Jesus then tells them that if a person believes, they will have the ability to speak new languages and drive out demonic spirits. They also will have the ability to be able to pick up serpents without harm. Jesus promises that anyone who believes in Him will be able to heal the sick and do other wondrous acts. Jesus also will keep His disciples safe from harm. Then Jesus was taken up into heaven and Mark writes that He was seated at the right hand of God!

Jesus’ disciples did as He asked. They went forth to preach and teach the Gospel of Jesus. And they also performed many wondrous miracles. Did His disciples sense that Jesus was with them as they went about among the people teaching, preaching and healing? Did they sense Jesus guiding them at times or perhaps giving them the words to say?

Jesus also calls us to go forth and preach the Gospel. He calls us to be teachers and healers. We may not be able to work a miracle, however, we are capable of consoling the sorrowful, healing another with our love, care and concern, and perhaps even bringing someone “back to life” with our love and our healing presence! Jesus does work in and through us!

Jesus continues to walk among us and speak to us. However, will our minds and hearts be open and alert to seeing Jesus in the people we encounter today? Be alert! Jesus is coming!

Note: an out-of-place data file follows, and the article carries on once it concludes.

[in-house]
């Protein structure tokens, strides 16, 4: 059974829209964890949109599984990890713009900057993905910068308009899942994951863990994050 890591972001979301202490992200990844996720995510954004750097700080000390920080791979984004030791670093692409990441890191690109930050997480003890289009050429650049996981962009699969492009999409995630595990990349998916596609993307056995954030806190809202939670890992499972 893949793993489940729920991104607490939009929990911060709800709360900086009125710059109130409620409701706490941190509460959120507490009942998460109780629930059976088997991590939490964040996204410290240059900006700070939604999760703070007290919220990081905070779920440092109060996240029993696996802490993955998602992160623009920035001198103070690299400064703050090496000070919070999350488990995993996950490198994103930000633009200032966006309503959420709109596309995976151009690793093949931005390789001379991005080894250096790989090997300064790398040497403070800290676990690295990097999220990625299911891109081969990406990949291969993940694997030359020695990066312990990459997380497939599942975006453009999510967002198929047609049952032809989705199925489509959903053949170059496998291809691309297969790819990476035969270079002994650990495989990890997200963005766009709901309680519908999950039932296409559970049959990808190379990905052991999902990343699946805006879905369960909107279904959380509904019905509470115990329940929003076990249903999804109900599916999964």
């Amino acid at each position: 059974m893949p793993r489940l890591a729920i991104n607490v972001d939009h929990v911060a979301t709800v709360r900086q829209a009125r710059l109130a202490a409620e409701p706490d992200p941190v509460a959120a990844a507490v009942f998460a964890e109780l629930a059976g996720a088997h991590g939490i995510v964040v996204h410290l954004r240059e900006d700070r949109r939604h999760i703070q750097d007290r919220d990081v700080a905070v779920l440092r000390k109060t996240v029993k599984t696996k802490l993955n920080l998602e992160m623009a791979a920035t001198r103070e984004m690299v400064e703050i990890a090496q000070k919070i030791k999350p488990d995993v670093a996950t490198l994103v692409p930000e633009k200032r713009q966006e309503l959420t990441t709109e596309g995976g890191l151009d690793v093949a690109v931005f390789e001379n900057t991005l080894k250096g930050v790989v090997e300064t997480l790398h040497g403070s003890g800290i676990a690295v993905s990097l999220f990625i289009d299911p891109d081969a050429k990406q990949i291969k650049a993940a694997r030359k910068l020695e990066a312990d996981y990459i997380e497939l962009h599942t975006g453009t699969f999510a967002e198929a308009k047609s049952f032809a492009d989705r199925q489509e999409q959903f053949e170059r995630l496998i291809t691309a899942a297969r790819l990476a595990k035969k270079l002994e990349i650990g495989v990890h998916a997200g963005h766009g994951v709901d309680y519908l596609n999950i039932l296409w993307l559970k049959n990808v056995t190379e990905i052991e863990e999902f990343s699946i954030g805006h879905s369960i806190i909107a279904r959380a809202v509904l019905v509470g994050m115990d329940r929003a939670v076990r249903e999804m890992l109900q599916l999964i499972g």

Friday, April 24, 2015

Reflection: John 6:52-59

Friday of the 3rd Week of Easter – John 6:52-59

Today’s Gospel is a continuation of yesterday’s Gospel. After listening to Jesus preach to the people, the Jews began to argue among themselves. How could Jesus possibly give them his flesh to eat? This was not only was ridiculous, it was not at all appealing. Who would even think of eating human flesh?

Jesus then tells the people that they will not have life within if they do not eat his flesh and also drink his blood! However, if they choose to eat Jesus’ flesh and blood, they will have eternal life and they also will be raised up on the last day. Jesus then tells them that they also will have eternal life. He adds that anyone who eats his flesh and drinks his blood will be with Jesus in eternity. They will live forever!

In this reading, the words “flesh and blood” are a Hebrew idiom referring to the whole person. When Jesus speaks of His “flesh and blood,” He is not speaking literally. Rather, He is speaking metaphorically. Jesus wants us to understand and believe that when we receive the body and blood of Christ, we truly encounter Jesus in a deeply personal way. When we receive the body and blood of Christ, we truly are in communion with Jesus!

Do we believe and trust that when we eat and drink the body and blood of Christ, do we understand and believe that in that moment, we truly are receiving Jesus? Or do we simply eat the bread and drink the wine but we do not choose to encounter Jesus our Lord? Receiving the body and blood of Christ is not a “magical” action! Every time we received the body and blood of Christ, Jesus is there! However, we need to be awake and aware of whom we are receiving. If we are on “automatic pilot” when we receive the body and blood of Christ, if we are not awake and alert, we will miss being in full communion with Jesus. What loss that is for us!